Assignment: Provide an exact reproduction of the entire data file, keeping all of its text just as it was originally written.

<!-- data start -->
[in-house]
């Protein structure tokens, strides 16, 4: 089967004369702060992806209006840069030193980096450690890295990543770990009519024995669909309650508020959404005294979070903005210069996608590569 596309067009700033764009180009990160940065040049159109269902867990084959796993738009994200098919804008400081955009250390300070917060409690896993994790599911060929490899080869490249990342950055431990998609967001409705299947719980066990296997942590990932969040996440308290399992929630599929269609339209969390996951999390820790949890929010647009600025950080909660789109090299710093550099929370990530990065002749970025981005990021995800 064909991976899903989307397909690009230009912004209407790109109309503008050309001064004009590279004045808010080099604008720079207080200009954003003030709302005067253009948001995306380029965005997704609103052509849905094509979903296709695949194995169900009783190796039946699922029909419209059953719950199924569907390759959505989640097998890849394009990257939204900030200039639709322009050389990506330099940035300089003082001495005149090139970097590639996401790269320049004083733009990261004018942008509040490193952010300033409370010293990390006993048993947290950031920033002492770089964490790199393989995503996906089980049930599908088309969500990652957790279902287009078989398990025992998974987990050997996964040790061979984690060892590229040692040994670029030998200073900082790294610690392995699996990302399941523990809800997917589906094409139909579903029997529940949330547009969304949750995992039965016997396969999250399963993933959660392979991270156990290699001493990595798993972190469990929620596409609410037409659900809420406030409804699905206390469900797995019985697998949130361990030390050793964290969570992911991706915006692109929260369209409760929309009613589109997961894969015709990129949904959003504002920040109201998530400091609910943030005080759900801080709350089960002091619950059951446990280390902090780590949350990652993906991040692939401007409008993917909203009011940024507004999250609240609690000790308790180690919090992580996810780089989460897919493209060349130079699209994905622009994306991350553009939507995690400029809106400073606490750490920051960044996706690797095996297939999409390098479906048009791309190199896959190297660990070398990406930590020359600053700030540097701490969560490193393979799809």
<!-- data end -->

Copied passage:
[in-house]
């Protein structure tokens, strides 16, 4: 089967004369702060992806209006840069030193980096450690890295990543770990009519024995669909309650508020959404005294979070903005210069996608590569 596309067009700033764009180009990160940065040049159109269902867990084959796993738009994200098919804008400081955009250390300070917060409690896993994790599911060929490899080869490249990342950055431990998609967001409705299947719980066990296997942590990932969040996440308290399992929630599929269609339209969390996951999390820790949890929010647009600025950080909660789109090299710093550099929370990530990065002749970025981005990021995800 064909991976899903989307397909690009230009912004209407790109109309503008050309001064004009590279004045808010080099604008720079207080200009954003003030709302005067253009948001995306380029965005997704609103052509849905094509979903296709695949194995169900009783190796039946699922029909419209059953719950199924569907390759959505989640097998890849394009990257939204900030200039639709322009050389990506330099940035300089003082001495005149090139970097590639996401790269320049004083733009990261004018942008509040490193952010300033409370010293990390006993048993947290950031920033002492770089964490790199393989995503996906089980049930599908088309969500990652957790279902287009078989398990025992998974987990050997996964040790061979984690060892590229040692040994670029030998200073900082790294610690392995699996990302399941523990809800997917589906094409139909579903029997529940949330547009969304949750995992039965016997396969999250399963993933959660392979991270156990290699001493990595798993972190469990929620596409609410037409659900809420406030409804699905206390469900797995019985697998949130361990030390050793964290969570992911991706915006692109929260369209409760929309009613589109997961894969015709990129949904959003504002920040109201998530400091609910943030005080759900801080709350089960002091619950059951446990280390902090780590949350990652993906991040692939401007409008993917909203009011940024507004999250609240609690000790308790180690919090992580996810780089989460897919493209060349130079699209994905622009994306991350553009939507995690400029809106400073606490750490920051960044996706690797095996297939999409390098479906048009791309190199896959190297660990070398990406930590020359600053700030540097701490969560490193393979799809």